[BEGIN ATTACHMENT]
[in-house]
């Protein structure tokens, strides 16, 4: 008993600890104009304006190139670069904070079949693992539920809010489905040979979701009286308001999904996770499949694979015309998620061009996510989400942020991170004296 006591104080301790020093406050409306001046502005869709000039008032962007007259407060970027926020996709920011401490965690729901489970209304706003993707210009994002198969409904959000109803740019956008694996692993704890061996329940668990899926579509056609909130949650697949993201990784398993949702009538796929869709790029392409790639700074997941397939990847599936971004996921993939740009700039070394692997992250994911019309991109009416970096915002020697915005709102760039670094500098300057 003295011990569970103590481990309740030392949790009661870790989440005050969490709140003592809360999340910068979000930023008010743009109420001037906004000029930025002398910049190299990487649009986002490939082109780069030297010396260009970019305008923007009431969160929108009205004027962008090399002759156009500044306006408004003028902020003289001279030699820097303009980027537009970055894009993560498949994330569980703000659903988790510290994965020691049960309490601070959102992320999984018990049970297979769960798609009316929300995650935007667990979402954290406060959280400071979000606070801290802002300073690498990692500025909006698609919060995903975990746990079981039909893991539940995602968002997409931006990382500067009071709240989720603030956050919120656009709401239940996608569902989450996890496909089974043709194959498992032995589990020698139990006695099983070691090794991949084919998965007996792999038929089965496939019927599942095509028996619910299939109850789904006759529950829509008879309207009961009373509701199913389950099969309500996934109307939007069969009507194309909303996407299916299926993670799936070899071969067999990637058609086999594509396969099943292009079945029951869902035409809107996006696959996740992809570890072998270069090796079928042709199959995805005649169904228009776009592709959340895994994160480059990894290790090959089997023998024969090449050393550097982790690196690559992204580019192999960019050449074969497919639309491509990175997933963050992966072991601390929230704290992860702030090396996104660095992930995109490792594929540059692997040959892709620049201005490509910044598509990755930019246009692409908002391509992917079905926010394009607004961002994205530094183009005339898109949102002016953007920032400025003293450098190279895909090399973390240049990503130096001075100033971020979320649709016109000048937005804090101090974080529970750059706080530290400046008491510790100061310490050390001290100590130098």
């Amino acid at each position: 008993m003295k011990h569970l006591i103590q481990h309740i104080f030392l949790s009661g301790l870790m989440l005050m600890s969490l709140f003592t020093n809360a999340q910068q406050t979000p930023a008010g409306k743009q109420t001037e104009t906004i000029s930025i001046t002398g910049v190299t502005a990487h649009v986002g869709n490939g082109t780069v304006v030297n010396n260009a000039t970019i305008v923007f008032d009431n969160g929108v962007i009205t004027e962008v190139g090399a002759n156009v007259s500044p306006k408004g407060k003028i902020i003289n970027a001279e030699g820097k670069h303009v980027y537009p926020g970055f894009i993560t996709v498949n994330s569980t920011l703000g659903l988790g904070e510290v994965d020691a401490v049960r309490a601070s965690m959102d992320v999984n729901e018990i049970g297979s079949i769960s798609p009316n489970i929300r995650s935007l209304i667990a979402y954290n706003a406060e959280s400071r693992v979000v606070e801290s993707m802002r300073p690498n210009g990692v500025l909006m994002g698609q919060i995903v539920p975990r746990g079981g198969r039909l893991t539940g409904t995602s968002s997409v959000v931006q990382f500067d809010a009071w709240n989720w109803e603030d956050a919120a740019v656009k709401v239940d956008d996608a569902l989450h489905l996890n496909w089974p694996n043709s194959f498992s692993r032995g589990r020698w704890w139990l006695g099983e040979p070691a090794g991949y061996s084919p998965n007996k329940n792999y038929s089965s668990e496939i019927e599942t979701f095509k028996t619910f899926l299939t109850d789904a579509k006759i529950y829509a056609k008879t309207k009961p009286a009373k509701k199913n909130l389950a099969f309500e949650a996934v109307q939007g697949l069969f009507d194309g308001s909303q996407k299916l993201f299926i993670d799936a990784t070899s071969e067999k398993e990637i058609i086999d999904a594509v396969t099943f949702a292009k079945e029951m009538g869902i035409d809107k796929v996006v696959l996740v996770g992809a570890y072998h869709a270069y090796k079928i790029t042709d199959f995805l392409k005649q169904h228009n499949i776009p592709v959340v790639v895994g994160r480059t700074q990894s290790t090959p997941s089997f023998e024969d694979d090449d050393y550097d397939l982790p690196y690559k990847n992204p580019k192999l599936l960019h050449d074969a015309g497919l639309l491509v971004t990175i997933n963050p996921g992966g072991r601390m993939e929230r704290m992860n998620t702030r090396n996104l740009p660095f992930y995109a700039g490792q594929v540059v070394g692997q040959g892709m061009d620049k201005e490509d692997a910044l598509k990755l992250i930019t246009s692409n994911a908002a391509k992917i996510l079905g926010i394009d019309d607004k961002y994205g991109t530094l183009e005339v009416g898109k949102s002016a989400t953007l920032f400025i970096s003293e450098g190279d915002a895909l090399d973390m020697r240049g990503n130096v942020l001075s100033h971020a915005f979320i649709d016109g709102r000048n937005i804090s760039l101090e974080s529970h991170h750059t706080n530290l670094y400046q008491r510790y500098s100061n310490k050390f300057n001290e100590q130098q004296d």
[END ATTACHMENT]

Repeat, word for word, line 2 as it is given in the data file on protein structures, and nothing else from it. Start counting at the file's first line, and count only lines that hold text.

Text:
């Protein structure tokens, strides 16, 4: 008993600890104009304006190139670069904070079949693992539920809010489905040979979701009286308001999904996770499949694979015309998620061009996510989400942020991170004296 006591104080301790020093406050409306001046502005869709000039008032962007007259407060970027926020996709920011401490965690729901489970209304706003993707210009994002198969409904959000109803740019956008694996692993704890061996329940668990899926579509056609909130949650697949993201990784398993949702009538796929869709790029392409790639700074997941397939990847599936971004996921993939740009700039070394692997992250994911019309991109009416970096915002020697915005709102760039670094500098300057 003295011990569970103590481990309740030392949790009661870790989440005050969490709140003592809360999340910068979000930023008010743009109420001037906004000029930025002398910049190299990487649009986002490939082109780069030297010396260009970019305008923007009431969160929108009205004027962008090399002759156009500044306006408004003028902020003289001279030699820097303009980027537009970055894009993560498949994330569980703000659903988790510290994965020691049960309490601070959102992320999984018990049970297979769960798609009316929300995650935007667990979402954290406060959280400071979000606070801290802002300073690498990692500025909006698609919060995903975990746990079981039909893991539940995602968002997409931006990382500067009071709240989720603030956050919120656009709401239940996608569902989450996890496909089974043709194959498992032995589990020698139990006695099983070691090794991949084919998965007996792999038929089965496939019927599942095509028996619910299939109850789904006759529950829509008879309207009961009373509701199913389950099969309500996934109307939007069969009507194309909303996407299916299926993670799936070899071969067999990637058609086999594509396969099943292009079945029951869902035409809107996006696959996740992809570890072998270069090796079928042709199959995805005649169904228009776009592709959340895994994160480059990894290790090959089997023998024969090449050393550097982790690196690559992204580019192999960019050449074969497919639309491509990175997933963050992966072991601390929230704290992860702030090396996104660095992930995109490792594929540059692997040959892709620049201005490509910044598509990755930019246009692409908002391509992917079905926010394009607004961002994205530094183009005339898109949102002016953007920032400025003293450098190279895909090399973390240049990503130096001075100033971020979320649709016109000048937005804090101090974080529970750059706080530290400046008491510790100061310490050390001290100590130098």